Fraternity Rush: Free Food and Friends

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As a member of Greek life for four years, I’ve become well-versed in the ways of sorority life. I recall participating in formal recruitment my freshman year, learning the rules of rush that turned out to be the following: spend a full week deliberating over which pair of pants makes your butt look best, recite the conversational basics in your head as you walk from house to house (Where are you from? What’s your major? What did you do this summer?), gab your heart out to your rushers, snag yourself a bid, and proceed by spending the rest of your freshman year gallivanting from fraternity house to fraternity house (and participating in the monthly philanthropy sisterhood events, of course). 

But this led me to wonder… what are the fraternity-bound freshman boys doing at the same time?  Are they putting on their nicest pair of khakis and man-flirting their way into the good graces and open arms of the upperclassmen?  Luckily for you guys, fraternity rush is far more casual than the two weeks of formal sorority recruitment.  In order to uncover the practices of fraternity recruitment, I interviewed several male friends from different universities.  And after comparing their responses, I discovered that most fraternities – regardless of location – have similar rush procedures.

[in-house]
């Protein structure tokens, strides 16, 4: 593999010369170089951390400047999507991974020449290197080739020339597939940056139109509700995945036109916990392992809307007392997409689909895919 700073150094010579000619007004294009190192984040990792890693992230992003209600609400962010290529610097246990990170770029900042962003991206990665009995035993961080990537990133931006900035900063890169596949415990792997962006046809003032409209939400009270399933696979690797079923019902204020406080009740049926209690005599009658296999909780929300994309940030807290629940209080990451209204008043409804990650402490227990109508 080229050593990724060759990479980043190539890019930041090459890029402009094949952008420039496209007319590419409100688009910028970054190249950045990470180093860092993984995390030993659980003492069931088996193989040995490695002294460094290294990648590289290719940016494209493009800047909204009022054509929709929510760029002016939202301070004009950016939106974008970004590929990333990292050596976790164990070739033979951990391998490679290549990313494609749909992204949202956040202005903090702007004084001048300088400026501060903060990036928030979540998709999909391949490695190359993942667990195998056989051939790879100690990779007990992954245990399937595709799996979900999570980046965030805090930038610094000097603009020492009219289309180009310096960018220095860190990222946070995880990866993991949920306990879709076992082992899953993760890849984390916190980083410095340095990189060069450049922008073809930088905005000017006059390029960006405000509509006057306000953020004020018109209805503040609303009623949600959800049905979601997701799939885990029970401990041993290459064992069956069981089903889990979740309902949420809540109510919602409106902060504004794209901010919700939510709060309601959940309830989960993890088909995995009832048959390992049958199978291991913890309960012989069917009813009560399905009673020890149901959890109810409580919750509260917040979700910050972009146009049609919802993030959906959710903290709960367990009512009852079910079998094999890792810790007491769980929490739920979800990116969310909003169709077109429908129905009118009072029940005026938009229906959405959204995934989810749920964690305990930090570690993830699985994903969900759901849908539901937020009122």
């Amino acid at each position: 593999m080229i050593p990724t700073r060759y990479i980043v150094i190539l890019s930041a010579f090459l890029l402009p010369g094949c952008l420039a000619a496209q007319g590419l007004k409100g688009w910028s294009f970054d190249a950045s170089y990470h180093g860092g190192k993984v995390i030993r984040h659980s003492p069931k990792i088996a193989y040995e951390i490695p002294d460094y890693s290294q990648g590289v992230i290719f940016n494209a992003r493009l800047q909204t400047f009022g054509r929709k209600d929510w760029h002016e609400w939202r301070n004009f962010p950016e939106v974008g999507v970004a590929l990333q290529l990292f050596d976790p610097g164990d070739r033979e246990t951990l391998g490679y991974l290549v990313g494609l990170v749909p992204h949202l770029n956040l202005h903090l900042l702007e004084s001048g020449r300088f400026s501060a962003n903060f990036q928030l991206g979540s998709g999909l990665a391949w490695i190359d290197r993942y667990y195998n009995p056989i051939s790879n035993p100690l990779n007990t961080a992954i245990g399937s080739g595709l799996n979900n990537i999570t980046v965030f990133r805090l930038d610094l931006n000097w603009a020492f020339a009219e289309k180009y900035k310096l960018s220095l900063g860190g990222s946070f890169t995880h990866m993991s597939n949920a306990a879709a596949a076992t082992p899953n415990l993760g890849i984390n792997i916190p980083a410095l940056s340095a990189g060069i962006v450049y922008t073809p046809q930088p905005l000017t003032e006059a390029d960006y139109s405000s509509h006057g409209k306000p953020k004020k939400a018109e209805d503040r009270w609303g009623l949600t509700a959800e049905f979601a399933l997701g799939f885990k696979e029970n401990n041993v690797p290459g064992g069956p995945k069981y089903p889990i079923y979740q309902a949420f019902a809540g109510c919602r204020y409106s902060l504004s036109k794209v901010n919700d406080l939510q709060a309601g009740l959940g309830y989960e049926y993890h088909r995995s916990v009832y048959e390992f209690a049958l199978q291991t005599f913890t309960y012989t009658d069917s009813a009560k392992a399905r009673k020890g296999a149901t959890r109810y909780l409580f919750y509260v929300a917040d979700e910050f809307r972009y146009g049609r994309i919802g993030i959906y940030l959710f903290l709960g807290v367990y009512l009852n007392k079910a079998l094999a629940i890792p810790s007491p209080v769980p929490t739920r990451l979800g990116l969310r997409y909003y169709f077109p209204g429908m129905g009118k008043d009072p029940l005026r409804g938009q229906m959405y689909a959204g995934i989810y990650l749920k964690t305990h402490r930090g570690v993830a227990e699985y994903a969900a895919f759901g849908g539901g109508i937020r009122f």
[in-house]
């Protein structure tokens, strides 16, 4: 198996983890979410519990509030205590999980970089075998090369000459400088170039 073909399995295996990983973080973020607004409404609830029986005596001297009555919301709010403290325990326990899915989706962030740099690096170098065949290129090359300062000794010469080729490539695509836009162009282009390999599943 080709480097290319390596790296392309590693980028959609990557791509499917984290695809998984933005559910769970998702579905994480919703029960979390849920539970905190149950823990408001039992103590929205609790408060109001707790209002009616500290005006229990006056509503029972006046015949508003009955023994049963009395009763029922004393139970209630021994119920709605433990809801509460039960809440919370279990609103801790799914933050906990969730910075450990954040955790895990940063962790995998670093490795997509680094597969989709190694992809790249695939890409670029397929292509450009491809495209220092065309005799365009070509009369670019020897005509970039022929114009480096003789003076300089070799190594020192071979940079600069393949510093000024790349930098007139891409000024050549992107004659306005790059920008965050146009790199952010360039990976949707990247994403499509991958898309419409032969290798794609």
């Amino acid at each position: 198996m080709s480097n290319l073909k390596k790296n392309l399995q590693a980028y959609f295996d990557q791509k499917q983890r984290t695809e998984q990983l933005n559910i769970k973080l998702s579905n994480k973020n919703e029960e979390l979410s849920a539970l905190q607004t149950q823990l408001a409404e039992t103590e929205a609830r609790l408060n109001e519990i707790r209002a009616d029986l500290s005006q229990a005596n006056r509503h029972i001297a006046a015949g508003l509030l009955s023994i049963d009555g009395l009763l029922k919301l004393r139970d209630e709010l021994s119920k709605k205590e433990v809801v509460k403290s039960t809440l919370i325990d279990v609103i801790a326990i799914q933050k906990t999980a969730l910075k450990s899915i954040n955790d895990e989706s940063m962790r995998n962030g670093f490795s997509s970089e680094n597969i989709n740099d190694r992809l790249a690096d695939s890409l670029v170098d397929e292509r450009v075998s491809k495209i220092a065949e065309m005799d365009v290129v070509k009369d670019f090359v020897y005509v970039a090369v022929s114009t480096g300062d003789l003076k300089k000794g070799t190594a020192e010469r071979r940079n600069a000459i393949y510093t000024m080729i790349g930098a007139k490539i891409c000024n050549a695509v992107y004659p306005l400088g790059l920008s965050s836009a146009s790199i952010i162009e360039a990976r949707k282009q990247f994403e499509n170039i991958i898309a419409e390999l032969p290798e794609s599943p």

In terms of event planning, fraternities differ from sororities in that the Greek council does not coordinate events; in essence, each fraternity house on campus chooses how they approach their respective week of recruitment.  According to Temple University senior Gavin Wang, who belongs to Kappa Delta Rho, a typical day of rush includes events ranging from daytime barbecues to “stogie and hoagie” nights.  University of Michigan senior Matt Lacey of Psi Upsilon explains that Sunday rush events often consist of football-watching parties with plasma televisions and trays of food.  Food plays a significant role in the rush process because “free food lures in the freshmen,” said University Of Pittsburgh senior and AEPi member Dan Liffman.

Although the methods the boys use at their respective schools are pretty similar, the size of each incoming pledge class varies from campus to campus.  At a large school like the University of Michigan, Lacey acknowledged that typically 30 bids are given out each year, and the fraternity members of Psi U aim to end up with around 20 new members.  At Temple, a school with a smaller percentage of Greek life in proportion to university size, Wang said that a pledge class of 15 is perfect because it facilitates the ability of the fraternity members to get to know their newest brothers.

In short, fraternity rush is informal and allows you the opportunity to join a tightly knit brotherhood that you will have long past your college years.  And, if for nothing else, you can at least go for the free burgers and wings.

Photo: andydr of

Senior > Communication and French > University of Michigan

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